December 6, 2013

Flash Fiction Friday

The Bus Stop

Mary shuffled in front of the doors, eyes shifting nervously to the man on the bench. “He’s watching me again,” she whispered.

“No he’s not, Mary,” Allan replied.

“He is,” she hissed, pulling her leather purse tighter against her chest. “Every day he pretends to read his paper like he’s oblivious to the world, but I know. I know what he’s doing.” Mary first noticed him a couple of years ago on her way to the bus stop. Each morning since, his cold, dark eyes bored through her soul. What did he want with her? Did he know her secret?

Allan patiently untangled her trembling hand from his arm and directed her toward the door. “Look, Mary. Your bus has arrived.” His voice was smooth and calm, careful not to pass judgment. Nodding to the man on the bench, Allan waited.

Mary took a deep breath and one more glance at the newspaper man. With a flick of her hair, she hid her face from his conspiratory gaze and reached for the door. Allan never believed her. She could tell by the way he coddled her like a child. Every time they saw the man, Allan tried to distract her.

The smell of the bus sent a flutter of excitement through Mary. Old leather scents mixed with polished aluminum and worn rubber reminded her that this was her chance to talk to Harold and Leah. In private. They were a couple, or so they pretended to be. Mary met them a few years ago when they noticed her reaction to the newspaper man. Harold and Leah knew he was watching her, they had been victims themselves.

Allan gently escorted Mary to her seat and smiled. “I’ll be right over there,” he said, pointing to the other side. Mary nodded but she was already focused on her friends. Harold and Leah never spoke to Allan, presumably because they were wary of his presence. Pausing one moment longer, Allan walked away the moment Mary’s face came alive when she delved into her story about the man outside.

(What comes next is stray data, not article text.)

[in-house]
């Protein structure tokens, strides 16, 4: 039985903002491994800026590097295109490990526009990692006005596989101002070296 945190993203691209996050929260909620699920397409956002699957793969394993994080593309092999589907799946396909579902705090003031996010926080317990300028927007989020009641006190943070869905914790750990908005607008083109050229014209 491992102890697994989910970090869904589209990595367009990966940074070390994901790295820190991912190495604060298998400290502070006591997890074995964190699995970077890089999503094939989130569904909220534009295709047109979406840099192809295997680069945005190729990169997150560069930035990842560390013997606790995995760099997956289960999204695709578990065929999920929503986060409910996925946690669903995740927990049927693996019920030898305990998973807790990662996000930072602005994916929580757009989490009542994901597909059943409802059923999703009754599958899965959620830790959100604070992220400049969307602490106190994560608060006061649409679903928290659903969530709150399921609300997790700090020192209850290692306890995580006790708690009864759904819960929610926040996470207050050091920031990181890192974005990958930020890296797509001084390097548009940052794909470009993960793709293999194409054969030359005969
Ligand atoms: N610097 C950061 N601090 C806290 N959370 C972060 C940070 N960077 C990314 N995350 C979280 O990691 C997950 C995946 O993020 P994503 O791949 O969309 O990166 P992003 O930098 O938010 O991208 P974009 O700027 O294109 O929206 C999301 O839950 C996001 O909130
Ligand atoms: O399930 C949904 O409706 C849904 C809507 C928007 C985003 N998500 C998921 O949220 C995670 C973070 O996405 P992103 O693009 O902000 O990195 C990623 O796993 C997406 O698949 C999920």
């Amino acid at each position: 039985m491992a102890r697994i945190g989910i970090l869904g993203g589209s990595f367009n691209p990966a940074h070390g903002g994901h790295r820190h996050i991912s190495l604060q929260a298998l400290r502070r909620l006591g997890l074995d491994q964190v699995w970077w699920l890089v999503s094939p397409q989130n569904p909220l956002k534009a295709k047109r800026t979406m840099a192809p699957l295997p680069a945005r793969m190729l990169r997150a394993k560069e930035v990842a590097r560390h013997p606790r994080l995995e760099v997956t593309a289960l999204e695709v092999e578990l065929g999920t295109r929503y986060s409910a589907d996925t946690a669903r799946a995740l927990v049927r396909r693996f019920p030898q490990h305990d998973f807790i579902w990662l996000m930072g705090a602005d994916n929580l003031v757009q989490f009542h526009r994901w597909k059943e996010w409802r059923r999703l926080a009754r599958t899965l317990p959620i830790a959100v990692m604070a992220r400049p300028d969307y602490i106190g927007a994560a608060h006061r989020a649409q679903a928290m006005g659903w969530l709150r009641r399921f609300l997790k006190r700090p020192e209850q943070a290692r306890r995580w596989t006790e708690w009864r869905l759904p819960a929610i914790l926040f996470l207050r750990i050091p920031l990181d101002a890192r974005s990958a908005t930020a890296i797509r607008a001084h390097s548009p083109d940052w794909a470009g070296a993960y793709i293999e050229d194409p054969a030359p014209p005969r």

“Did you see him today?” Mary asked Harold. He was slightly younger than her, but his graying hair and tiny spectacles made him look scholarly.

“Indeed,” Harold replied as his eyes scattered this way and that to take in the scenery. Then he leaned forward, almost touching Mary’s face. “Did you notice what he was reading?”

“The New York Times,” Leah cut in. “From six months ago!” Leah’s youth and fascination with their secret sometimes got the best of her.

“Shh!” Mary scolded, repositioning herself to see if anyone heard the outburst. “There might be others listening.”

Leah covered her mouth with her petite hand and shook her head in apology. Mary had been a second mother of sorts to Leah, so she smiled and patted the girl on the shoulder. Leah was always so eager to please.

“Did you get it?” Harold whispered and Mary nodded. She opened the leather purse and pulled out a single piece of paper, tightly folded into a little square.

“I almost got caught,” Mary said. “Allan was acting funny all morning. I think he suspects something.” Mary turned her head just in time to see Allan smile and wave at her. She tried to return the gesture but it felt forced. “Do you see what I mean?” she asked her friends.